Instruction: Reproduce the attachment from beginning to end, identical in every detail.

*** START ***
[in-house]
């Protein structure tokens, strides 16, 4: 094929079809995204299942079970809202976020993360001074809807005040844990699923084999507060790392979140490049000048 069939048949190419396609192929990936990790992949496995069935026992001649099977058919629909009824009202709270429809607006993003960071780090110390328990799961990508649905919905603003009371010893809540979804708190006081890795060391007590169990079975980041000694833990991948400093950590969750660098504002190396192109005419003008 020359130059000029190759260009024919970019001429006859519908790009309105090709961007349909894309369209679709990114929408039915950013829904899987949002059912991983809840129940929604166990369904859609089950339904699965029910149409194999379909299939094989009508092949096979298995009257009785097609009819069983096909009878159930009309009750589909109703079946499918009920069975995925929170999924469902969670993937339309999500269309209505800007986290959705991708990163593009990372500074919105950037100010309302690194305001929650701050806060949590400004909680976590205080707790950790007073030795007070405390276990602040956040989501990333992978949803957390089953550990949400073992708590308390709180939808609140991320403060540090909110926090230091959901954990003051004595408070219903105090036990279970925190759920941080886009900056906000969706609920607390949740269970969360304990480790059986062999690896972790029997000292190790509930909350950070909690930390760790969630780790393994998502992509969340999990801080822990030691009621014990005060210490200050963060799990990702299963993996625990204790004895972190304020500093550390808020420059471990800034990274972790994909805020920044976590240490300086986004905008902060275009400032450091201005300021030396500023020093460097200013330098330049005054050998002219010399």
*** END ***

[in-house]
């Protein structure tokens, strides 16, 4: 094929079809995204299942079970809202976020993360001074809807005040844990699923084999507060790392979140490049000048 069939048949190419396609192929990936990790992949496995069935026992001649099977058919629909009824009202709270429809607006993003960071780090110390328990799961990508649905919905603003009371010893809540979804708190006081890795060391007590169990079975980041000694833990991948400093950590969750660098504002190396192109005419003008 020359130059000029190759260009024919970019001429006859519908790009309105090709961007349909894309369209679709990114929408039915950013829904899987949002059912991983809840129940929604166990369904859609089950339904699965029910149409194999379909299939094989009508092949096979298995009257009785097609009819069983096909009878159930009309009750589909109703079946499918009920069975995925929170999924469902969670993937339309999500269309209505800007986290959705991708990163593009990372500074919105950037100010309302690194305001929650701050806060949590400004909680976590205080707790950790007073030795007070405390276990602040956040989501990333992978949803957390089953550990949400073992708590308390709180939808609140991320403060540090909110926090230091959901954990003051004595408070219903105090036990279970925190759920941080886009900056906000969706609920607390949740269970969360304990480790059986062999690896972790029997000292190790509930909350950070909690930390760790969630780790393994998502992509969340999990801080822990030691009621014990005060210490200050963060799990990702299963993996625990204790004895972190304020500093550390808020420059471990800034990274972790994909805020920044976590240490300086986004905008902060275009400032450091201005300021030396500023020093460097200013330098330049005054050998002219010399």